So here I will start a critical series about the art I love and what I think the problems are of the aikido approach to training as it is generally practiced. I am hoping my readers will participate in this series by weighing in with their opinion.

What problems do you see in the practice?

Wednesday, November 23, 2011

Thoughts On Uniforms



I am just dropping this out as a conversation starter.

In my history in the martial arts I have worked out with quite a few groups and people. One of the topics that often comes up is uniform standards. I know a lot of artists get very up tight about this subject. I have felt people giving me the stink eye at seminars because I have a patch which their organization does not, or am not wearing a hakama.

On various aikido websites I have seen teachers discuss strict standards they set for uniforms in the dojo. It makes me often wonder why. The last thing I want to do is baby sit adults or tell other people what they should do. I often wear a uniform, but I often think they are silly.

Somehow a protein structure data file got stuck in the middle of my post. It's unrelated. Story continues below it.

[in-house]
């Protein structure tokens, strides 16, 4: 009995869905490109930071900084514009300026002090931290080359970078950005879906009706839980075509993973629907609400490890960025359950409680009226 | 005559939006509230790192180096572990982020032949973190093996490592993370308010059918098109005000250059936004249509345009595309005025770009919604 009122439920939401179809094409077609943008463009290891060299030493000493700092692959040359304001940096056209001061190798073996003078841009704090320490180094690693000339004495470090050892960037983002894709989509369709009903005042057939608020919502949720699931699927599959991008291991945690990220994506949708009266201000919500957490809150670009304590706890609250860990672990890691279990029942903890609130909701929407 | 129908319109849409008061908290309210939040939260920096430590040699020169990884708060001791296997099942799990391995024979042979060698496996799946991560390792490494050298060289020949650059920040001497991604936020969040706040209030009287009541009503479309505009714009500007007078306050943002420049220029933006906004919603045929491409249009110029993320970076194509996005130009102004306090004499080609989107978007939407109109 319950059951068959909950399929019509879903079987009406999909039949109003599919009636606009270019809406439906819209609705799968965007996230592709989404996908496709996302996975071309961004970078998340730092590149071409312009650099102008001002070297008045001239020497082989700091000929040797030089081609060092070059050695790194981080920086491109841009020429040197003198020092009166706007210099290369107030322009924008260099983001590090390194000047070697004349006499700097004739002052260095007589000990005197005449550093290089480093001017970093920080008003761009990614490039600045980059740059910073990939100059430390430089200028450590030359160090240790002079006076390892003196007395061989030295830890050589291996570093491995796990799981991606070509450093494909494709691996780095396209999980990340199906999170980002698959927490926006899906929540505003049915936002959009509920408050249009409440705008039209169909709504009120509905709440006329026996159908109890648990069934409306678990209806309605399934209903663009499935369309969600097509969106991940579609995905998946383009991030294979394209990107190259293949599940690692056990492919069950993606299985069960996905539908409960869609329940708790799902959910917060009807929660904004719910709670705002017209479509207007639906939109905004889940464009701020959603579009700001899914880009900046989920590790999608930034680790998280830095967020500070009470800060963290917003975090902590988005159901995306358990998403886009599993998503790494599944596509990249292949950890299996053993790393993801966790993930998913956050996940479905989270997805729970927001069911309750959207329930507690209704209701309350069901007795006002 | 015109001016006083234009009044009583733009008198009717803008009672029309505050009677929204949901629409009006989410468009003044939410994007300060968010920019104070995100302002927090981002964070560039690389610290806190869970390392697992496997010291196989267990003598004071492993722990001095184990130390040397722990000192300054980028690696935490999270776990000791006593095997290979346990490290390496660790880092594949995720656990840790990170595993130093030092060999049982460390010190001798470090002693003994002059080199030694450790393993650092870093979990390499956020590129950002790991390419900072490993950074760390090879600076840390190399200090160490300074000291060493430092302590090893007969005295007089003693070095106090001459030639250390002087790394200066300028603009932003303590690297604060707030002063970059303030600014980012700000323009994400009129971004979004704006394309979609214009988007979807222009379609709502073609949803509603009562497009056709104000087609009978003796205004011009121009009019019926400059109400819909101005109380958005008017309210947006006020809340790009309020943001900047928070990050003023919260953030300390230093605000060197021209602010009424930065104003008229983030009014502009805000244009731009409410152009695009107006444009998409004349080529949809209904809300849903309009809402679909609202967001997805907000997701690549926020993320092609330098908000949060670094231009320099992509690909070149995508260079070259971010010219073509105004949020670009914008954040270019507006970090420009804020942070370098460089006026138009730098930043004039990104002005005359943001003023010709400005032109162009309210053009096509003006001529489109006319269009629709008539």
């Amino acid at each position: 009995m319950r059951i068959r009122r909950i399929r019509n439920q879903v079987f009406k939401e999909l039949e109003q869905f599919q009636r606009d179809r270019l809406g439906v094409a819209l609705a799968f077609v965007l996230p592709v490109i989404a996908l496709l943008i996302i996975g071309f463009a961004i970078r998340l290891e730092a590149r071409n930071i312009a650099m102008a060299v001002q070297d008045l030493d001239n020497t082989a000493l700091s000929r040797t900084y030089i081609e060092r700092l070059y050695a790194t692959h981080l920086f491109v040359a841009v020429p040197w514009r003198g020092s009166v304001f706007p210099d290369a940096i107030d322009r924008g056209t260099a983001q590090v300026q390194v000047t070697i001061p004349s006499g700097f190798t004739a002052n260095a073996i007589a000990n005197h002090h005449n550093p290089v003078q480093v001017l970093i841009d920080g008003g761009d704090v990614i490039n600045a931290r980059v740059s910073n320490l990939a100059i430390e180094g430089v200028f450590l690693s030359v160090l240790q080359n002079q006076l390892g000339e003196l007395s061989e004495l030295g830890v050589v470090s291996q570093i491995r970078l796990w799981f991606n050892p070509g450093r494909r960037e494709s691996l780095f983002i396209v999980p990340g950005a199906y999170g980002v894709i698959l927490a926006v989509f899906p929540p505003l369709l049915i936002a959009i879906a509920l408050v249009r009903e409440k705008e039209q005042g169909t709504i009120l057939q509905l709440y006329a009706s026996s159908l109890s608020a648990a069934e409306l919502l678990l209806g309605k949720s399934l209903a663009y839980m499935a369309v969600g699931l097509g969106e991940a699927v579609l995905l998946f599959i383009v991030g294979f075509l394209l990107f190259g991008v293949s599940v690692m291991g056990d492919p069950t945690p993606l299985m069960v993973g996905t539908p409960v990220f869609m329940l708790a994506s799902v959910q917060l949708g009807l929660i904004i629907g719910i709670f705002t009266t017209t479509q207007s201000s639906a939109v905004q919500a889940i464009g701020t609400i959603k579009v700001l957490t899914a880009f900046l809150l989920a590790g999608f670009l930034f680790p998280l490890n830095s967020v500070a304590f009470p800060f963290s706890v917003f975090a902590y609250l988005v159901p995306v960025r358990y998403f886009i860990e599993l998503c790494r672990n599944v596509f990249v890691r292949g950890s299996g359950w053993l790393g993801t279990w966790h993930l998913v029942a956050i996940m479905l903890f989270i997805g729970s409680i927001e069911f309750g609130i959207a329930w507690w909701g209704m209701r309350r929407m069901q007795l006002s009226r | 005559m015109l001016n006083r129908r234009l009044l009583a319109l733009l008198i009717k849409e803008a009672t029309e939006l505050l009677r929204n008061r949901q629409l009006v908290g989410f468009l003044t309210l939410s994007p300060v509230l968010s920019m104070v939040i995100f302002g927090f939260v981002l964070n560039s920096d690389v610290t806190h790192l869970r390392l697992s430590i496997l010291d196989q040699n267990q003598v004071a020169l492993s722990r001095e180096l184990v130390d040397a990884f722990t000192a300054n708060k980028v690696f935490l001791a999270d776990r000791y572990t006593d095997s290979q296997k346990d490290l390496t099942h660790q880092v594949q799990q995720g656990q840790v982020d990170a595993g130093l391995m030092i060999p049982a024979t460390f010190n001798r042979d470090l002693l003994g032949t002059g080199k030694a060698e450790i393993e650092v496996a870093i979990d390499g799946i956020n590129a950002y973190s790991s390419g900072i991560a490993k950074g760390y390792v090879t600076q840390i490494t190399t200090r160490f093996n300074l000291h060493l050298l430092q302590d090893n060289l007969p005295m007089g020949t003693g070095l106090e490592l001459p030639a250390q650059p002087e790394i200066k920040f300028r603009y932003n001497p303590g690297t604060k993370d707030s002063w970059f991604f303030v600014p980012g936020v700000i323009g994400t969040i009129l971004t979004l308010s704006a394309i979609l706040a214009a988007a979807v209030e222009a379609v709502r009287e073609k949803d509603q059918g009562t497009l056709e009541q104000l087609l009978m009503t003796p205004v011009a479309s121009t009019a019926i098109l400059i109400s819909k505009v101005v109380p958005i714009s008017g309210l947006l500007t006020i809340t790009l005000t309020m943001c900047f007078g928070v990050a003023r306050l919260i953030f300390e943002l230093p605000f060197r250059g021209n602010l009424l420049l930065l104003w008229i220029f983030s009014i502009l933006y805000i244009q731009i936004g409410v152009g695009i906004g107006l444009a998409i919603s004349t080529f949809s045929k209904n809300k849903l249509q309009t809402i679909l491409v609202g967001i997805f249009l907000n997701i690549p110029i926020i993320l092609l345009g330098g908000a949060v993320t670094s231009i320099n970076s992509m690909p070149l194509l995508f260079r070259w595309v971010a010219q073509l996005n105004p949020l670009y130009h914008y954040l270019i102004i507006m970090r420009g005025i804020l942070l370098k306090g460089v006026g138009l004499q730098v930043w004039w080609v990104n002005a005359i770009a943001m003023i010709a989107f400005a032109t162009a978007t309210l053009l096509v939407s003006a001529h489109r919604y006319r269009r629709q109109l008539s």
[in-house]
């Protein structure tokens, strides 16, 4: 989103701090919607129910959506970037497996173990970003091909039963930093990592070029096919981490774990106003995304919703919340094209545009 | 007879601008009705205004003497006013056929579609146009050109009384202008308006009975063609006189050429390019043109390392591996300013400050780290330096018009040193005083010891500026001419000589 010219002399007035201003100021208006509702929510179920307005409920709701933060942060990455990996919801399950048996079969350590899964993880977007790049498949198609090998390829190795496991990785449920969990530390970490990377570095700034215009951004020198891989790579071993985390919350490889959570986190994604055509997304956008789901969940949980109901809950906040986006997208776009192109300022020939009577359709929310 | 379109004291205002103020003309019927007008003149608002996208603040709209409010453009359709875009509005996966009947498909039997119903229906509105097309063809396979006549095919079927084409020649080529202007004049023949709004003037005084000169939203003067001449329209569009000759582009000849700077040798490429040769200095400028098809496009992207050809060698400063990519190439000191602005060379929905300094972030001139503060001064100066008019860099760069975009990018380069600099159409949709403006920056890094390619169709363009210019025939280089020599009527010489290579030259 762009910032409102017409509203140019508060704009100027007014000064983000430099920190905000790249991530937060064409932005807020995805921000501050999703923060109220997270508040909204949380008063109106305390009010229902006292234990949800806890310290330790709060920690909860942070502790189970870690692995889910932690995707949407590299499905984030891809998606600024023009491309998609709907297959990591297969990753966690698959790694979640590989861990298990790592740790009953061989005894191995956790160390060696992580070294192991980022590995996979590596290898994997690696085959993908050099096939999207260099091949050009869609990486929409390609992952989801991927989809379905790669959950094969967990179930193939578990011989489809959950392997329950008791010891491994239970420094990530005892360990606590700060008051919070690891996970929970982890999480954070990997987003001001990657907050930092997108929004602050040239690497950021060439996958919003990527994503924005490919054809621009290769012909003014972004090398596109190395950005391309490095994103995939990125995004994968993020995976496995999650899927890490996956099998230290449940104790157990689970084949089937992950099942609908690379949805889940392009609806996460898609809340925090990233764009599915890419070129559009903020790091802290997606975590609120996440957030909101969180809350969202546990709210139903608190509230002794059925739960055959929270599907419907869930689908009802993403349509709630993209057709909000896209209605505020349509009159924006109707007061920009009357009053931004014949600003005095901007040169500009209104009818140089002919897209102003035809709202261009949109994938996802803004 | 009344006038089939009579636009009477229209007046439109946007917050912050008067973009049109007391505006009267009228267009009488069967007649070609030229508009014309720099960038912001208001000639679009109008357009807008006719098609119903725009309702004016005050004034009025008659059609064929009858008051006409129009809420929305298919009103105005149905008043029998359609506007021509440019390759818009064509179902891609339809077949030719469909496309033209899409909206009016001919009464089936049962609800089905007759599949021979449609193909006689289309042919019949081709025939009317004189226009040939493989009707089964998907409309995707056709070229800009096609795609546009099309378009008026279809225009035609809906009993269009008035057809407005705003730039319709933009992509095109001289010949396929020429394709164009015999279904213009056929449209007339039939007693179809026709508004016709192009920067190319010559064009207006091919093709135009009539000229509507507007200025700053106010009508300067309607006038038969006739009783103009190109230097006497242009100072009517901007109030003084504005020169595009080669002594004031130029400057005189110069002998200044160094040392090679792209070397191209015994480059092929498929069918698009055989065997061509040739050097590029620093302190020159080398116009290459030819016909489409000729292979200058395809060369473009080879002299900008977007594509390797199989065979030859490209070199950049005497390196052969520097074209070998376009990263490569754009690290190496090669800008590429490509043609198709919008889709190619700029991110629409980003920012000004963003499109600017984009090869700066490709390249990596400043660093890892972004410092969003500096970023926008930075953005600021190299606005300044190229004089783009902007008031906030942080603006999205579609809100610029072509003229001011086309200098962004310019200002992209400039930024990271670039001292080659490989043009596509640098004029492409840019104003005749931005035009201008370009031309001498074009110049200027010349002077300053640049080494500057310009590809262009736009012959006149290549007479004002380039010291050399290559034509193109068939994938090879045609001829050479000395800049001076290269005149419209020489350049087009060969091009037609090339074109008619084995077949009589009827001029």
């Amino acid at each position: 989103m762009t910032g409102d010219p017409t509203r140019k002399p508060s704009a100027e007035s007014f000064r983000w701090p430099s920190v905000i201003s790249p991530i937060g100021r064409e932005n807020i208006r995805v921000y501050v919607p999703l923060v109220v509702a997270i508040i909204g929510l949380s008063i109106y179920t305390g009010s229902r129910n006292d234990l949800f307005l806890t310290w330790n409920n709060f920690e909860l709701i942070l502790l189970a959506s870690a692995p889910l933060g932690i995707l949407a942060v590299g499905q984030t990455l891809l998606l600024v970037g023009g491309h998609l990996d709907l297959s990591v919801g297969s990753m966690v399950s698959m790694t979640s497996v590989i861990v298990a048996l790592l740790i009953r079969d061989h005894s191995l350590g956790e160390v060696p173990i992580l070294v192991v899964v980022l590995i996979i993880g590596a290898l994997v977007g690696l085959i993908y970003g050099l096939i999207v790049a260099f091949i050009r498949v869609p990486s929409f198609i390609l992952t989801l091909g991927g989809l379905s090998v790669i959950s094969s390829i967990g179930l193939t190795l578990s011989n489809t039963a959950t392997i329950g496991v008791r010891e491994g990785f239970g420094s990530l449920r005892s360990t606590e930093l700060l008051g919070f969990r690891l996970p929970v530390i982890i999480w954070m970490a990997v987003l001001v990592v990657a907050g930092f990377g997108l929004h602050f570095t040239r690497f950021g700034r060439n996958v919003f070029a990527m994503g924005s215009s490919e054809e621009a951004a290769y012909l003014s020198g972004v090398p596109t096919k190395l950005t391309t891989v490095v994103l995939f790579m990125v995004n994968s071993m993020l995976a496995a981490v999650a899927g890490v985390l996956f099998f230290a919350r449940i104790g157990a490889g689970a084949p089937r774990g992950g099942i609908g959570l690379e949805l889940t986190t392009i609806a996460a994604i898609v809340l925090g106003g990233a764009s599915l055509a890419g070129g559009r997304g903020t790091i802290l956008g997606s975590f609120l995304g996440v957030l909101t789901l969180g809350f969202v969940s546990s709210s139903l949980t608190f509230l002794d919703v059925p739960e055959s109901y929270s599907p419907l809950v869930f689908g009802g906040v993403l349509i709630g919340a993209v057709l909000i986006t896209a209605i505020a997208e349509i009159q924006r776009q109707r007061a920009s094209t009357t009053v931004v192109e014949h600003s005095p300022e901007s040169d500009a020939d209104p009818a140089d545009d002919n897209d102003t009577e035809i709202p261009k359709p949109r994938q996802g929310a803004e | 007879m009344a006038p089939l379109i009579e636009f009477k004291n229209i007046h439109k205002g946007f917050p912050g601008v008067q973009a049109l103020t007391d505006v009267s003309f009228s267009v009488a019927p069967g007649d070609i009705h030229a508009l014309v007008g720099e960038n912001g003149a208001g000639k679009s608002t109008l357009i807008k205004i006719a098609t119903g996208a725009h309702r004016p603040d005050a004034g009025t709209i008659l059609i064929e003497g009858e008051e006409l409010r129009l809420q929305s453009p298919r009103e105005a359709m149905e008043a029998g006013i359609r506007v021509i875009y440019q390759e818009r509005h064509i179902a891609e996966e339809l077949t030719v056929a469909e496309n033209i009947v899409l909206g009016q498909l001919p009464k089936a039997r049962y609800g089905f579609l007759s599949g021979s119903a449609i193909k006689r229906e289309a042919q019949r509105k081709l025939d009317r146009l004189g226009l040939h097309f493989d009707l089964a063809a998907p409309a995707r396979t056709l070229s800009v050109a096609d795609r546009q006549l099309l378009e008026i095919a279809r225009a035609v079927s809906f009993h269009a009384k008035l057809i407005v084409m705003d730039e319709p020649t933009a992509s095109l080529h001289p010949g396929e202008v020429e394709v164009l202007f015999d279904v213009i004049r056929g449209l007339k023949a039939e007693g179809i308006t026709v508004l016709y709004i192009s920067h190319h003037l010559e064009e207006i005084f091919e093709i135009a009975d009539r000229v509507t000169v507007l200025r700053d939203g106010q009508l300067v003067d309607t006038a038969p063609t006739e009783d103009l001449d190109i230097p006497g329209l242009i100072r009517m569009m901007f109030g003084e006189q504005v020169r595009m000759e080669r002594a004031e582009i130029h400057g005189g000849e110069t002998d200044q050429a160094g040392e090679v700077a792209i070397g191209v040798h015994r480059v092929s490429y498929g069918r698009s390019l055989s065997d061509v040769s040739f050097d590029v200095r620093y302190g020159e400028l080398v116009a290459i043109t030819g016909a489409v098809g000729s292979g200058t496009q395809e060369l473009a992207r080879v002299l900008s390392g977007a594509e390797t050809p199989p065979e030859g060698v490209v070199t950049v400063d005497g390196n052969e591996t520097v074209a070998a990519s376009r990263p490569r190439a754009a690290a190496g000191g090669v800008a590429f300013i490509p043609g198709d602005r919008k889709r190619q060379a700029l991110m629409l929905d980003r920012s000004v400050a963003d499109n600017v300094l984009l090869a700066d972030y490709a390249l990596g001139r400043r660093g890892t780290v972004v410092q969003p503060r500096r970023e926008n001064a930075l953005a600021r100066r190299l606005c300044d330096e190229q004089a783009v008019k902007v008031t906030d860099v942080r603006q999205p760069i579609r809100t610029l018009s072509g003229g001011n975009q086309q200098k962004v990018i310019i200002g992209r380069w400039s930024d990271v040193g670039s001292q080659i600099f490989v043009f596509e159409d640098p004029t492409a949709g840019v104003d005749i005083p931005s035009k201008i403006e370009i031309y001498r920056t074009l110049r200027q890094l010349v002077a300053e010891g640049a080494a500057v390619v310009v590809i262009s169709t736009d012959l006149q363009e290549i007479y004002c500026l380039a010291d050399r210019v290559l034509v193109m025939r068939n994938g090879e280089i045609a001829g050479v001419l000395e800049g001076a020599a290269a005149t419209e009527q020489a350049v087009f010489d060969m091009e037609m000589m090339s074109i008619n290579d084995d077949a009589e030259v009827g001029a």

In any exploration I like to start with words. Let us look at the word uniform.


u·ni·form
adjective
1.identical or consistent, as from example to example, place to place, or moment to moment: uniform spelling; a uniform building code.
2.without variations in detail: uniform output; a uniform surface.
3.constant; unvarying; undeviating: uniform kindness; uniform velocity.

Interesting. I would not use this word to describe any element of aiki practice as I personally see it. Aiki by it's very nature has no uniformity. Techniques are never identical. Consistency is an illusion we build in our communal physical culture by over conditioning partners to move the way our art form demands it.